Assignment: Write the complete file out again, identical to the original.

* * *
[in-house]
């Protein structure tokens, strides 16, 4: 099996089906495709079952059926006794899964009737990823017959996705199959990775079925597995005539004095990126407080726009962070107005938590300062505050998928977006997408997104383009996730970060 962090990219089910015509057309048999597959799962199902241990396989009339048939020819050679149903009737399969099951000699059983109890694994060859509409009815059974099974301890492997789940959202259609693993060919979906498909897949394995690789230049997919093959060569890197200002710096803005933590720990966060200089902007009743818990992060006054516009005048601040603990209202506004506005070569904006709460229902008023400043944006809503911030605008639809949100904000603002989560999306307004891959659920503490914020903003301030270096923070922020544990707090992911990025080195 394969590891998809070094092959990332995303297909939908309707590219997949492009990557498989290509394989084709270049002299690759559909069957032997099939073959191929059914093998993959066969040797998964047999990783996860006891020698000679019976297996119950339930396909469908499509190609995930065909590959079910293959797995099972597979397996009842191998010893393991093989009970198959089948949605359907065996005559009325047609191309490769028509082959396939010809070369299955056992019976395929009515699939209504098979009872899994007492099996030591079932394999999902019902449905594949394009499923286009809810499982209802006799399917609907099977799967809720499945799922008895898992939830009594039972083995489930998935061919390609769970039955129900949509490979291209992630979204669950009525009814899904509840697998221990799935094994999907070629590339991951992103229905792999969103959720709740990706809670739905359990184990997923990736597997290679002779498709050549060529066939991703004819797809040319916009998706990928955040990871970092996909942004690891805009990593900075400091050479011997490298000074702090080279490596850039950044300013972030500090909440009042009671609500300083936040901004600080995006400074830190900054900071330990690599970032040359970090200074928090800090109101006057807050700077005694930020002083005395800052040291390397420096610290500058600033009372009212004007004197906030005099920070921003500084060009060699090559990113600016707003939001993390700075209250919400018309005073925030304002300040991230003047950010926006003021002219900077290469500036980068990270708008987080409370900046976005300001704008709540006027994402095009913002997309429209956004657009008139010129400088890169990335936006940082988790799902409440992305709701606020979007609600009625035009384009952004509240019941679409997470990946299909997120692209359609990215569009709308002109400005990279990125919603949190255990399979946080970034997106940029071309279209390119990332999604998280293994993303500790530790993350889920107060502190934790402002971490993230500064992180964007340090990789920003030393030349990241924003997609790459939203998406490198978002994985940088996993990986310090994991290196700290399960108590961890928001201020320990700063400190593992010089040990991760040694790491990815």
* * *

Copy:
[in-house]
């Protein structure tokens, strides 16, 4: 099996089906495709079952059926006794899964009737990823017959996705199959990775079925597995005539004095990126407080726009962070107005938590300062505050998928977006997408997104383009996730970060 962090990219089910015509057309048999597959799962199902241990396989009339048939020819050679149903009737399969099951000699059983109890694994060859509409009815059974099974301890492997789940959202259609693993060919979906498909897949394995690789230049997919093959060569890197200002710096803005933590720990966060200089902007009743818990992060006054516009005048601040603990209202506004506005070569904006709460229902008023400043944006809503911030605008639809949100904000603002989560999306307004891959659920503490914020903003301030270096923070922020544990707090992911990025080195 394969590891998809070094092959990332995303297909939908309707590219997949492009990557498989290509394989084709270049002299690759559909069957032997099939073959191929059914093998993959066969040797998964047999990783996860006891020698000679019976297996119950339930396909469908499509190609995930065909590959079910293959797995099972597979397996009842191998010893393991093989009970198959089948949605359907065996005559009325047609191309490769028509082959396939010809070369299955056992019976395929009515699939209504098979009872899994007492099996030591079932394999999902019902449905594949394009499923286009809810499982209802006799399917609907099977799967809720499945799922008895898992939830009594039972083995489930998935061919390609769970039955129900949509490979291209992630979204669950009525009814899904509840697998221990799935094994999907070629590339991951992103229905792999969103959720709740990706809670739905359990184990997923990736597997290679002779498709050549060529066939991703004819797809040319916009998706990928955040990871970092996909942004690891805009990593900075400091050479011997490298000074702090080279490596850039950044300013972030500090909440009042009671609500300083936040901004600080995006400074830190900054900071330990690599970032040359970090200074928090800090109101006057807050700077005694930020002083005395800052040291390397420096610290500058600033009372009212004007004197906030005099920070921003500084060009060699090559990113600016707003939001993390700075209250919400018309005073925030304002300040991230003047950010926006003021002219900077290469500036980068990270708008987080409370900046976005300001704008709540006027994402095009913002997309429209956004657009008139010129400088890169990335936006940082988790799902409440992305709701606020979007609600009625035009384009952004509240019941679409997470990946299909997120692209359609990215569009709308002109400005990279990125919603949190255990399979946080970034997106940029071309279209390119990332999604998280293994993303500790530790993350889920107060502190934790402002971490993230500064992180964007340090990789920003030393030349990241924003997609790459939203998406490198978002994985940088996993990986310090994991290196700290399960108590961890928001201020320990700063400190593992010089040990991760040694790491990815």